HRT versus HKT in NDDRI patients

Outside of the present study, outcomes for NDDRI HRT and HKT recipients remain poorly described: we could only find one reported study of NDDRI transplant recipients, which compared NDDRI HKT recipients with HRT recipients (who ostensibly had normal renal function) and found no difference in posttransplant outcomes [7]. Importantly, no adjustment for baseline differences (including preoperative creatinine clearance) between groups was made, making the analysis susceptible to treatment-selection bias [8]. Our analysis comparing matched NDDRI HKT and HRT recipients tries to fill this gap. Unfortunately, our findings are not clear cut: although some survival advantage was noted in our matched comparison between HKT and HRT recipients, the benefit was less pronounced than for patients with DD, and many NDDRI HRT recipients had excellent posttransplant survival.

We suggest that the majority of patients with NDDRI with ESHF listed for transplant have a cardiorenal syndrome (i.e. their ESHF underlies their NDDRI), and that alleviating their ESHF through HRT alone should improve their cardiac-related NDDRI [31]. Unfortunately, we were unable to identify variables in the UNOS database that could predict which patients with NDDRI would fare well after HRT and which would require HKT. To make this decision, our institution uses renal ultrasonography; biopsy findings; patterns in the serum creatinine, creatinine clearance and electrolyte abnormalities; and multidisciplinary meetings among transplant nephrologists, cardiologists and cardiac surgeons to ascertain which patients with NDDRI are likely to recover renal function after HRT alone.

Thus, although our results confirm the intuition that HKT is associated with modestly better outcomes than HRT in patients with NDDRI with ESHF, this finding does not compel us to recommend HKT for most patients with NDDRI. Instead, we think it reasonable to limit HKT to patients whose renal function is unlikely to recover and, thus, to avoid transplanting kidneys to patients with NDDRI ESHF who would otherwise recover renal function after HRT. Contingency plans to perform an urgent kidney transplant (perhaps by identifying potential living-related donors) should be made in anticipation of post-HRT renal failure because the prognosis of HRT recipients with renal failure is poor [4]. Moreover, expeditious and high-priority listing for kidney transplant in NDDRI HRT recipients who do not recover renal function is prudent, given the dismal outcomes of such patients who do not undergo kidney transplant. This option of urgently listing organ recipients when renal recovery fails was recently suggested at a summit where the guidelines for liver–kidney transplant were reassessed [4, 32]. As well, the summit on simultaneous liver–kidney transplant noted that we still lack knowledge as to which tools best diagnose unrecoverable renal disease, whether the particular cause of a patient's acute or chronic kidney disease affects the odds of recovery without kidney transplant, and the utility of delayed kidney transplant in patients with multi-organ failure requiring concomitant transplant [32]. Answers to these questions are needed in order to better define which patients should be listed for kidney-after-HRT and which require HKT. It bears repeating, however, that we present here strong evidence that regardless of which procedure (HRT or HKT) patients with NDDRI with ESHF are listed for, their dismal outcomes on the waitlist indicate that a status exception (1A for DD and 1B for patients with NDDRI) would be prudent.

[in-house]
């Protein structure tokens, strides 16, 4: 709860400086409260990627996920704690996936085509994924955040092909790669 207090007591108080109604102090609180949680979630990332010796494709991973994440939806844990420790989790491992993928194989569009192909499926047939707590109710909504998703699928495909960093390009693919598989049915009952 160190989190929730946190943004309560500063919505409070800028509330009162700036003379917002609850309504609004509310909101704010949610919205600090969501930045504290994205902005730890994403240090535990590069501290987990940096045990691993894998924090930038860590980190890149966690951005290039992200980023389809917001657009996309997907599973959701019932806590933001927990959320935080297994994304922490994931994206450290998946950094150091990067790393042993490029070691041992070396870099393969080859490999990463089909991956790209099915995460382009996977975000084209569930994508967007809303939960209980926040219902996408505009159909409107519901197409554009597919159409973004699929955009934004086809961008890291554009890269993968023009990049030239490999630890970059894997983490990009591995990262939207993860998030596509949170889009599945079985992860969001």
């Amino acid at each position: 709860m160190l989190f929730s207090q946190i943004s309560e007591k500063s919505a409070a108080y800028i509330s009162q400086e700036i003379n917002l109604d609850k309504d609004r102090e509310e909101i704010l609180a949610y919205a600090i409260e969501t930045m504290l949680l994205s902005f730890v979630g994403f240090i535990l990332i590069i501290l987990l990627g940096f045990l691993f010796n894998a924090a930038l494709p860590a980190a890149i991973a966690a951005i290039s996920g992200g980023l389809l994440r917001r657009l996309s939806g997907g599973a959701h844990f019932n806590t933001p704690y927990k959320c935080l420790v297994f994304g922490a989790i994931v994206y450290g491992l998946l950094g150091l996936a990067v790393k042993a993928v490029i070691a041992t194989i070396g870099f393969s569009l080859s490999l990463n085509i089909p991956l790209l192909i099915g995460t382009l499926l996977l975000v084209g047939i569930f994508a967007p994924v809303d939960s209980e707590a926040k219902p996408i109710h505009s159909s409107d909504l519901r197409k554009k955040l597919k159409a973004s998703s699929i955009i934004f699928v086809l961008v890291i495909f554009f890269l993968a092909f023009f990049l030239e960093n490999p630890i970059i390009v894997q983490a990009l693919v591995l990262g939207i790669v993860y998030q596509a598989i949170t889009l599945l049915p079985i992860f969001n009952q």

As an alternative therapy, it has been suggested that supporting patients with ESHF with a cardiorenal syndrome by using a ventricular assist device (VAD) may serve to sustain renal function [33, 34]. However, these studies are preliminary, and the utility of VAD support in these patients has yet to be rigorously assessed in a multi-institutional cohort [35]. Notably, we performed a sensitivity analysis of patients with DD and NDDRI supported with a VAD, and we found no difference in outcomes between supported patients and the rest of our cohort—a finding supported by our univariate analysis in which VAD support did not predict improved waitlist outcomes. More data regarding this potential therapy are needed before it can be recommended as an alternative to transplant in patients with DD and NDDRI with ESHF.

Further complicating matters, HKT removes two organs from the transplant donor pool; thus, to determine whether the procedure meets the organ allocation goals of justice and utility, the benefits of HKT must be weighed against the opportunity cost of transplanting a heart and kidney to two separate patients. Analyses of waitlist outcomes in HRT recipients who are subsequently listed for a kidney transplant have shown that their hazard of waitlist death is nearly twice (HR: 1.92) that of isolated-kidney-transplant candidates (3-year incidence of mortality, >40% vs. 14–18%, respectively). Our findings in DD and NDDRI HKT candidates are similar: a 3-year incidence of mortality of >40% and >30%, respectively [4, 36]. As well, Cassuto et al [4] reported that among patients who received a kidney transplant (compared to those who remained waitlisted), patients who had undergone a previous HRT had a greater reduction in their risk of mortality than patients who had not undergone a prior HRT (HR: 0.38, CI 0.29–0.50 vs. HR: 0.52, CI: 0.51–0.53). These results underscore the significant hazard of death in patients with combined heart and renal failure and in patients who have undergone HRT but who continue to have renal failure, suggesting that in appropriate patients, HKT represents a reasonable allocation of organs in terms of both justice and organ utility.